Release: Friday, February 28, 2014 (limited)
You know you have an indie film on your hands when you’re sitting there, reading a plot synopsis about the misplacement of a lunchbox.
Indeed, this oft-underappreciated everyday object becomes the focus of attention in a truly unique and grounded-in-reality drama involving two lost souls seeking companionship in a chaotic and often disillusioning world.
The busy port city of Mumbai, India is simultaneously the most populated city in the country and the fifth most populous city in the world, and, being considered India’s financial, commercial and entertainment hot spot, is also home to several of India’s major film and television studios. A sprawling network of high rise buildings that jut out proudly above the low-lying canopy of ramshackle communities, the bulging mecca that is Mumbai swells with potential for wealth, power, success.
In a society that places emphasis on hard work and dutiful attention to church and family, everything has structure and everything seems predetermined, calculated. This is chiefly the reason why The Lunchbox appeals — its determination to break from structure and willingness to abandon societally accepted norms. That may sound like a cliché, but with any luck, a little explanation is about to go a long way.
Saajan Fernandes (Irrfan Khan) is facing retirement and has only recently lost his wife. He now exists in a drearily repetitious cycle that he has allowed himself to succumb to. Elsewhere, the young Ila (Nimrat Kaur) is married but unsatisfied with the present state of the relationship, so she’s attempting something new: cooking meals that she knows will please her husband. She is surprised when her first attempt at spicing things up is met with total silence from the hubby. That’s because in a rare mix-up involving Mumbai’s famed ‘dabbawalas’ — the people responsible for transferring home-cooked meals from the home to a person’s place of employment and back again at the end of the day — her lunchbox is taken to someone else.
Instead of going to her increasingly detached husband, the delicious meal she prepared is ingested by a very pleasantly surprised Saajan. The seemingly minor error turns out to be the spark of a friendship between two people who would otherwise be total strangers. Over the course of presumably several weeks (possibly months) Saajan and Ila exchange a number of notes that become increasingly interesting, even intimate. She shares her concerns about her husband’s emotional distance while Saajan fills Ila in on his worrying about retirement and the mourning of his late wife.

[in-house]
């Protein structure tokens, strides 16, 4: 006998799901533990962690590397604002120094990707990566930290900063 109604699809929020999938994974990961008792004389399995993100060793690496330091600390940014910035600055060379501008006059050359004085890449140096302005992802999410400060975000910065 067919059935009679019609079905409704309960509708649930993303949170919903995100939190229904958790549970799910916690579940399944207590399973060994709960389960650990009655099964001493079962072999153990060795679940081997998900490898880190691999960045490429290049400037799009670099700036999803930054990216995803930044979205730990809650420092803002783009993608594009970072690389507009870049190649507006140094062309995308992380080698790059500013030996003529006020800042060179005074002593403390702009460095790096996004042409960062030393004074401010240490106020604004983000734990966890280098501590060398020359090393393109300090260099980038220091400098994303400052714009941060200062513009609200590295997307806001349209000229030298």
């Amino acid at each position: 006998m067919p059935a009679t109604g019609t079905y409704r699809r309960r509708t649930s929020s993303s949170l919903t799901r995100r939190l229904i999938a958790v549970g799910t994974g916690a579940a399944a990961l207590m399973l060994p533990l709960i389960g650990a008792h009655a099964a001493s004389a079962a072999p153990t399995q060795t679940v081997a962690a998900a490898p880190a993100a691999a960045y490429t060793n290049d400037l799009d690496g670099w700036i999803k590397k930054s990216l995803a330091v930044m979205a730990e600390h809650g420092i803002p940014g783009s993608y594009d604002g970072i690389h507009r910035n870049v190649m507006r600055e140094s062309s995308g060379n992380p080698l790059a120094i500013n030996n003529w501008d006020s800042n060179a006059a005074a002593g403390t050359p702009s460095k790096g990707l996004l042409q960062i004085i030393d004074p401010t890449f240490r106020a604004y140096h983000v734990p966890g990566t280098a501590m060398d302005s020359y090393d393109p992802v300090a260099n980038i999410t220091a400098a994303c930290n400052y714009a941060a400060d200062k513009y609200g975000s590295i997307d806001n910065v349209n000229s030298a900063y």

This is first-time direction from Ritesh Batra and yet The Lunchbox plays out with the conviction of a seasoned filmmaker. Batra’s choice to keep the main cast limited to just two wounded souls helps focus the project immensely. Somehow, the handwritten notes the two share through the lunchbox also helps to slow down the pace of life in metropolitan India just a little. Almost every development that occurs along the way is something elemental, something basic that we can believe actually might occur given the circumstances. There’s hardly a scene in which the drama feels forced or invented for perhaps no purpose other than to awaken audience members who were falling asleep in their seats, the ones who were expecting more action to take place. Maybe expecting the lunchbox to explode, or start talking or something even more bizarre.
Indeed, there’s none of that. There’s a lack of a cartoonish superhero design on this lunchbox, which makes some sense considering the film prefers to have feet planted firmly in reality. None of this is to suggest this film is uneventful or free of drama, though. In fact the narrative is wrought with tension at times and comparatively more light-hearted and upbeat during others. The Lunchbox is a film that prefers to highlight the imperfection of humanity rather than over-simplifying or overdramatizing it.
That’s a tricky tightrope to walk, in case anyone was wondering.
Recommendation: A pleasant, reality-based drama centering on an atypical relationship that develops in a most atypical way, The Lunchbox has broad appeal. Possessing subtitles and originating from India does little to hinder the film’s extreme ease of accessibility. The performances are a delight and its subject matter, though not wholly original, is given the benefit of the doubt given the unique cultural material that is used to progress the story. I don’t know about any of you, but I want my lunches delivered to me while I’m at work! And I’m not talking Panda Express, either.
Running Time: 104 mins.
Quoted: “Dear Ila, things are never as bad as they seem.”
All content originally published and the reproduction elsewhere without the expressed written consent of the blog owner is prohibited.